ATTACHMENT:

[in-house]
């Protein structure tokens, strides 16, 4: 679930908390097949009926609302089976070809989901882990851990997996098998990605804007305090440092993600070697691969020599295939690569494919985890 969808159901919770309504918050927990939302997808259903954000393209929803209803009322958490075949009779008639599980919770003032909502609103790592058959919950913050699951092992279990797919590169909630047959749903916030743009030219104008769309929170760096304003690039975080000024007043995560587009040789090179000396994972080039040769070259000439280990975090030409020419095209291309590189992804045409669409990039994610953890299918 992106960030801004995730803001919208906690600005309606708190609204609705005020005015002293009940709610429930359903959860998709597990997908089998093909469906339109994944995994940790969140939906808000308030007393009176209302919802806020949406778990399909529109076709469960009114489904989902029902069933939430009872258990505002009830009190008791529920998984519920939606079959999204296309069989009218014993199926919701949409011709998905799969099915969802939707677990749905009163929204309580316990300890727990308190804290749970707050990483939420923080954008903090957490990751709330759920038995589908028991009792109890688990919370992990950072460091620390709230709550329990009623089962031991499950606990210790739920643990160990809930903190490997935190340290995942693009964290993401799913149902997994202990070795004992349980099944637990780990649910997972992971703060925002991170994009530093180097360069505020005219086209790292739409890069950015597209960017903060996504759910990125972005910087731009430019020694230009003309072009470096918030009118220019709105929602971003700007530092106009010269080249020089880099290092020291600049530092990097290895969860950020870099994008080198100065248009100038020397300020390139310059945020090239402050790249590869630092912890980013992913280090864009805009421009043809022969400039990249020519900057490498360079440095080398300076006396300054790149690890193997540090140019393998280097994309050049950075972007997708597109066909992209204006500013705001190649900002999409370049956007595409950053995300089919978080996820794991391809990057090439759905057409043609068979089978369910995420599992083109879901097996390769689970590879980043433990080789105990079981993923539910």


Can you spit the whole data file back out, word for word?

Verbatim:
[in-house]
């Protein structure tokens, strides 16, 4: 679930908390097949009926609302089976070809989901882990851990997996098998990605804007305090440092993600070697691969020599295939690569494919985890 969808159901919770309504918050927990939302997808259903954000393209929803209803009322958490075949009779008639599980919770003032909502609103790592058959919950913050699951092992279990797919590169909630047959749903916030743009030219104008769309929170760096304003690039975080000024007043995560587009040789090179000396994972080039040769070259000439280990975090030409020419095209291309590189992804045409669409990039994610953890299918 992106960030801004995730803001919208906690600005309606708190609204609705005020005015002293009940709610429930359903959860998709597990997908089998093909469906339109994944995994940790969140939906808000308030007393009176209302919802806020949406778990399909529109076709469960009114489904989902029902069933939430009872258990505002009830009190008791529920998984519920939606079959999204296309069989009218014993199926919701949409011709998905799969099915969802939707677990749905009163929204309580316990300890727990308190804290749970707050990483939420923080954008903090957490990751709330759920038995589908028991009792109890688990919370992990950072460091620390709230709550329990009623089962031991499950606990210790739920643990160990809930903190490997935190340290995942693009964290993401799913149902997994202990070795004992349980099944637990780990649910997972992971703060925002991170994009530093180097360069505020005219086209790292739409890069950015597209960017903060996504759910990125972005910087731009430019020694230009003309072009470096918030009118220019709105929602971003700007530092106009010269080249020089880099290092020291600049530092990097290895969860950020870099994008080198100065248009100038020397300020390139310059945020090239402050790249590869630092912890980013992913280090864009805009421009043809022969400039990249020519900057490498360079440095080398300076006396300054790149690890193997540090140019393998280097994309050049950075972007997708597109066909992209204006500013705001190649900002999409370049956007595409950053995300089919978080996820794991391809990057090439759905057409043609068979089978369910995420599992083109879901097996390769689970590879980043433990080789105990079981993923539910």